With the stock market crash of 2008-2009 there has been an onslaught of investors filing lawsuits against their stock brokers and brokerage firms for providing them with unsuitable advice. There is a direct inverse correlation with stock index averages and new case filings. In other words, in a down market more cases are filed. Many of these cases had no merit and were largely suits over market losses, but a large percentage represented investors that were legitimately steered into investments products that proved to be illiquid, commission laden, or a complete fraud, such as a ponzi scheme. All of these claims against stock brokers and brokerage firms must be filed with the Financial Industry Regulatory Authority or “FINRA” for short.
Recently investors have been having success bringing FINRA arbitrations against brokerage firms for the sale of the following types of investments:

1) Reverse convertible notes– These were marketed as safe securities that produced an income that are typically linked to the common stock of a particular company and if the underlying stock drops, then the note converts to common shares, and unsuspecting investors who thought they had a fixed income product end up with large amounts of falling common stock they never wanted;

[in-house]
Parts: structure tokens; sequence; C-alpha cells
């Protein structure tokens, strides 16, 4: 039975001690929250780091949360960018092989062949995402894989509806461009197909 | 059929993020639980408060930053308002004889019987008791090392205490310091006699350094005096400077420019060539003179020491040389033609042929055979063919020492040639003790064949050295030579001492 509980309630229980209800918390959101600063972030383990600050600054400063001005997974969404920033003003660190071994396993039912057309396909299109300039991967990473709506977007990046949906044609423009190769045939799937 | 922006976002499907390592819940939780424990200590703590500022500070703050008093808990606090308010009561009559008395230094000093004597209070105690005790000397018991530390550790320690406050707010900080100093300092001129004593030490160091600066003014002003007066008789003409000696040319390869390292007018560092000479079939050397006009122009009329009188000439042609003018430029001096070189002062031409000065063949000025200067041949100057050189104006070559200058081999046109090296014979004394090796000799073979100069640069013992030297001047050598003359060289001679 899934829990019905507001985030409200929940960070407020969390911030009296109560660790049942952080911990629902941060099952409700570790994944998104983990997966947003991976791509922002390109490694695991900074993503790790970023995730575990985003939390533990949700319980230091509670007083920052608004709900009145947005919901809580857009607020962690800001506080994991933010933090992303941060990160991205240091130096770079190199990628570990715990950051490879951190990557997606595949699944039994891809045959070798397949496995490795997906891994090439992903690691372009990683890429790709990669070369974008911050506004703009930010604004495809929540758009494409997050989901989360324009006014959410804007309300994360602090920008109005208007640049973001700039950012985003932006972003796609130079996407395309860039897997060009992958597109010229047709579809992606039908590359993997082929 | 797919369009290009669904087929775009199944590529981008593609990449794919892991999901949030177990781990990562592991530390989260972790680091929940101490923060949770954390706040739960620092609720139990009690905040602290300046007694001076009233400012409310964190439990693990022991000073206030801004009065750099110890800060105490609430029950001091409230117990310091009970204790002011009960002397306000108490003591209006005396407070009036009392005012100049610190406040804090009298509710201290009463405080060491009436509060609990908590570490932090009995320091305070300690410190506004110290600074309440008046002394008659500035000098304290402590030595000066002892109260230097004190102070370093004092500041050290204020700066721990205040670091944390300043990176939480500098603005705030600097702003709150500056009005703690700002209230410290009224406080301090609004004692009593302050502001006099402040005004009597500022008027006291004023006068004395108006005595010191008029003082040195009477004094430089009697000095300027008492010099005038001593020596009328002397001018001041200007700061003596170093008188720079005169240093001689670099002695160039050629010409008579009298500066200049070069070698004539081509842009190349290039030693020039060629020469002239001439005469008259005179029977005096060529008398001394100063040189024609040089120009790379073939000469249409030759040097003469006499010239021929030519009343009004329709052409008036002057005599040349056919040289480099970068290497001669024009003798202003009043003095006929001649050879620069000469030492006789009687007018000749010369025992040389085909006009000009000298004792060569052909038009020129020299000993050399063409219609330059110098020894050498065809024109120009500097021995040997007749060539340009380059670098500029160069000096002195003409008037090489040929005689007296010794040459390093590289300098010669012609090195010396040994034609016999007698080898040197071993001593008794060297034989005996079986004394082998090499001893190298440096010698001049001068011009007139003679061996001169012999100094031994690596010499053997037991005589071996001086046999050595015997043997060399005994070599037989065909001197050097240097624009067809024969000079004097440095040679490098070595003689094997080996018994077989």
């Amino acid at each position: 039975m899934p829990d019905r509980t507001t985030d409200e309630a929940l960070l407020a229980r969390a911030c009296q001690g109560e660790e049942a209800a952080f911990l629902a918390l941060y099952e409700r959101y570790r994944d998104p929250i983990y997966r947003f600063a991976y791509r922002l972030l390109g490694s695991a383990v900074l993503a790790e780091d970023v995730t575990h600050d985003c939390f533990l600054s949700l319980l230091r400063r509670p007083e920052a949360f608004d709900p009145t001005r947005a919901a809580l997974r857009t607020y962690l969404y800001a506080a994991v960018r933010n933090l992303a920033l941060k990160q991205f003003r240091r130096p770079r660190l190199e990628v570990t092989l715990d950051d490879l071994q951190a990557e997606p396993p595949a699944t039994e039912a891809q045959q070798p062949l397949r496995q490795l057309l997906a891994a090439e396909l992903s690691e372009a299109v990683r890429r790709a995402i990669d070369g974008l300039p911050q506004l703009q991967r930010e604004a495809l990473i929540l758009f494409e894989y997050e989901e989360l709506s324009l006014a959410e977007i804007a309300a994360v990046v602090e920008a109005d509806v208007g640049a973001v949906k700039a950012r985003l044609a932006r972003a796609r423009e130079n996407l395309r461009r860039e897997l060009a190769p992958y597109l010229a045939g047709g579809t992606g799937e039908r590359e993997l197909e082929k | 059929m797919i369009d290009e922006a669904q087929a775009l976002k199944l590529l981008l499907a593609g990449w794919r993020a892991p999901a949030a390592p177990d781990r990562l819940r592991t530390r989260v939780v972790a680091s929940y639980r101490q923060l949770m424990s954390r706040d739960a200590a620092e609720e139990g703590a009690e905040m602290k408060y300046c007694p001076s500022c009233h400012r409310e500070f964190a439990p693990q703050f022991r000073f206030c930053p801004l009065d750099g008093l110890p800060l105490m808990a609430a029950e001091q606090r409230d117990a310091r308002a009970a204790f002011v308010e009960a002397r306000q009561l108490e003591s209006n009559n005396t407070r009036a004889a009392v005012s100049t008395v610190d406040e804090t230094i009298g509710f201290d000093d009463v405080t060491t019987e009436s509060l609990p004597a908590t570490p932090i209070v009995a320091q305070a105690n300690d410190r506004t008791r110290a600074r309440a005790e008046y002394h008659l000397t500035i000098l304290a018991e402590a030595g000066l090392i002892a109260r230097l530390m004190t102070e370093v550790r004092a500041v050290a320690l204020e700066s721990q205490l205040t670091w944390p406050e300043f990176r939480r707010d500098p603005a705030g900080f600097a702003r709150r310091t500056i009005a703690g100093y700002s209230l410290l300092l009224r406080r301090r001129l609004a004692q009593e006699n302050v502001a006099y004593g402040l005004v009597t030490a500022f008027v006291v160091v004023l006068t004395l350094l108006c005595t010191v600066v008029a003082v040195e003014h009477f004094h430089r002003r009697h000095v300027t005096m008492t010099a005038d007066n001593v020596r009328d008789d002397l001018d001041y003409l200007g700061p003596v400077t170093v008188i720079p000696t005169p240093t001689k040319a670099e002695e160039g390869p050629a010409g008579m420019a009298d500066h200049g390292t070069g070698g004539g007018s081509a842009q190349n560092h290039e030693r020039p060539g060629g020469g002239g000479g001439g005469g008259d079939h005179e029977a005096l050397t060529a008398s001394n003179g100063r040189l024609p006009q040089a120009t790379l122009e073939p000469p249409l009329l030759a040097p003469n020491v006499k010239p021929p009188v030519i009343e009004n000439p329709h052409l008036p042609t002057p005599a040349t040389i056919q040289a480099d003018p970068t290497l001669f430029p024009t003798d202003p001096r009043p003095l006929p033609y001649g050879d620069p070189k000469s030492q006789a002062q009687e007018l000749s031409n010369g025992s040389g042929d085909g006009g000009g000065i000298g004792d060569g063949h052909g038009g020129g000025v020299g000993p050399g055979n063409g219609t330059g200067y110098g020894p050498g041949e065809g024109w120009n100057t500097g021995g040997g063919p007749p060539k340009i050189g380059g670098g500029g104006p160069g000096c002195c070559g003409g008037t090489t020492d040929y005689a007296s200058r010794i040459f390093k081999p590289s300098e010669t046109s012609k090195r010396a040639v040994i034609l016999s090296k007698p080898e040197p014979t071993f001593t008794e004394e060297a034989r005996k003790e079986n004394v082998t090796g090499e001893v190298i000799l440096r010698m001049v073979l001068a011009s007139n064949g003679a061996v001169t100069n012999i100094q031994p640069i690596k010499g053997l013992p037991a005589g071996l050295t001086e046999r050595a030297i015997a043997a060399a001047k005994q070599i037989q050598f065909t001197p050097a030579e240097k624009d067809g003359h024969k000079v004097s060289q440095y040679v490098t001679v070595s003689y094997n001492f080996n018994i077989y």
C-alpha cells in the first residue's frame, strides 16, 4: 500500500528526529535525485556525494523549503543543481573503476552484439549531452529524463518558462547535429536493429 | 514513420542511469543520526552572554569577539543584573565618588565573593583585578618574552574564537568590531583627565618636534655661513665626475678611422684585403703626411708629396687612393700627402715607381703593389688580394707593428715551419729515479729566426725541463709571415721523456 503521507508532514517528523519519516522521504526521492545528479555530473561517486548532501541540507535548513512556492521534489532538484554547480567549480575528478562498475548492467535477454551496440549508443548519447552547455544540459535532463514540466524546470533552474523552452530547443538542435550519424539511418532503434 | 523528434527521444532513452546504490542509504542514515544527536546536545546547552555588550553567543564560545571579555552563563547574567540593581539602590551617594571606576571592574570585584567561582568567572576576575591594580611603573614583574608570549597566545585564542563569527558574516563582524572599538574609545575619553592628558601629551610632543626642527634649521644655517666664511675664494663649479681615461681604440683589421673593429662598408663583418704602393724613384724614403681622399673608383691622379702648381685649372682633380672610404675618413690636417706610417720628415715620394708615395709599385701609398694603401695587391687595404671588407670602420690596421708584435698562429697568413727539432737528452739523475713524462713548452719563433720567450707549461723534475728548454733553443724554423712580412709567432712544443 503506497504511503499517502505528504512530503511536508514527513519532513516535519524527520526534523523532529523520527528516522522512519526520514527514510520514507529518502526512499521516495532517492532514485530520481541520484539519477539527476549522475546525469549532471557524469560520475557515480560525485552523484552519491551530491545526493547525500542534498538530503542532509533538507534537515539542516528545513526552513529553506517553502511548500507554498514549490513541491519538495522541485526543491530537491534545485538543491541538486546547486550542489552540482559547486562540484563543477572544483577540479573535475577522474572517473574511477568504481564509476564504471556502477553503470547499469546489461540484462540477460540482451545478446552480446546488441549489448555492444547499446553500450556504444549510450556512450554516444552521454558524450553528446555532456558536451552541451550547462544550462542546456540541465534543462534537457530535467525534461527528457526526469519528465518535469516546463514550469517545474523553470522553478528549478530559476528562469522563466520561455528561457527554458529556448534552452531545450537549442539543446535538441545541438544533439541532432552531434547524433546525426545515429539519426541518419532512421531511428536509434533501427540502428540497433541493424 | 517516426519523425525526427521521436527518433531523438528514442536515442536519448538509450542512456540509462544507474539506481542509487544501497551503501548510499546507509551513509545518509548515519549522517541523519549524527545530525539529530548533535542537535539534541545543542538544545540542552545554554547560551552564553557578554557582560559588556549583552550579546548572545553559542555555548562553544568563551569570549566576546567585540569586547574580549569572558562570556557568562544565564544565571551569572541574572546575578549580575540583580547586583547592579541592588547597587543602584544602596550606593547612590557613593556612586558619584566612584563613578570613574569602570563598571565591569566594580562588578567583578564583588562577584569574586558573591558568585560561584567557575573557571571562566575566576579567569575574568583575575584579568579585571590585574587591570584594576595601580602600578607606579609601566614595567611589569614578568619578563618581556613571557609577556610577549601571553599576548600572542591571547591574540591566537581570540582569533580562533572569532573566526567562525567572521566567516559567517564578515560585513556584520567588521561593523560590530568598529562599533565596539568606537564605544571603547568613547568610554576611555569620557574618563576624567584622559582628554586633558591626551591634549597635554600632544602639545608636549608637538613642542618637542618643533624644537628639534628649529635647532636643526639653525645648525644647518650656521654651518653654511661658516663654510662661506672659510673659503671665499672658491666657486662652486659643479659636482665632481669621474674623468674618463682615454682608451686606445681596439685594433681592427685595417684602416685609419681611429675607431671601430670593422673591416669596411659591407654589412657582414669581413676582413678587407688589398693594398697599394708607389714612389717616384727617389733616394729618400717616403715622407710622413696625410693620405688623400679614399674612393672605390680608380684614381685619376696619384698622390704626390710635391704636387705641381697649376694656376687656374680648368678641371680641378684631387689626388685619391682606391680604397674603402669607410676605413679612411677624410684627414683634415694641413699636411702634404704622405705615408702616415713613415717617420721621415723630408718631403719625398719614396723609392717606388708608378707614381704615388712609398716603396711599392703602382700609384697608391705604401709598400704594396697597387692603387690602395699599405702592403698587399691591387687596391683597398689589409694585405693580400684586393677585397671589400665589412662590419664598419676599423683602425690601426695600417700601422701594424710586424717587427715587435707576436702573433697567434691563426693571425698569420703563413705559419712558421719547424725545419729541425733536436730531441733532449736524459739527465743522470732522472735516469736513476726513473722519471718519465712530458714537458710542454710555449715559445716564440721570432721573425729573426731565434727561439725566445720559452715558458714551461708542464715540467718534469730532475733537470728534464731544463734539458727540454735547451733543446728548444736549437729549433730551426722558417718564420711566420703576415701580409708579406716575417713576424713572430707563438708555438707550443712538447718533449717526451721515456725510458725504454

2) Fannie and Freddie Mac preferred shares -sold on and after their 2008 IPO where investors were told the investments were government insured when they were not;

3) Tenant in common or TIC investments– Investors were told to shelter their real estate profits by purchasing a TIC through a 1031 exchange but ended up paying excessive commissions that far exceeded any tax liability and ended up with an over leveraged illiquid asset;

4) Private Placements– Many of these investments have proven to be illiquid, commission laden, and lack material disclosures to the investors;

5) Account Churning– This is where the broker trades excessively in the account with a high velocity generating excessive commissions usually disguised to the investors as “mark ups” or “mark downs”. This is an extra “hidden” commission the investors do not usually realize typically this is coupled with an excessive use of margin; and

6) Overconcentration– This is where a broker recommends a high concentration in one security or one asset class which can result in unnecessary risk, especially if you are at or nearing retirement.

If you are an investor and you feel your stock broker recommended an inappropriate investment or investment strategy that resulted in significant losses, Soreide Law Group offers a free consultation and portfolio analysis to decide if you have legal grounds to pursue a FINRA arbitration. To speak with a lawyer call (888) 760-6552 or (954) 760-6552.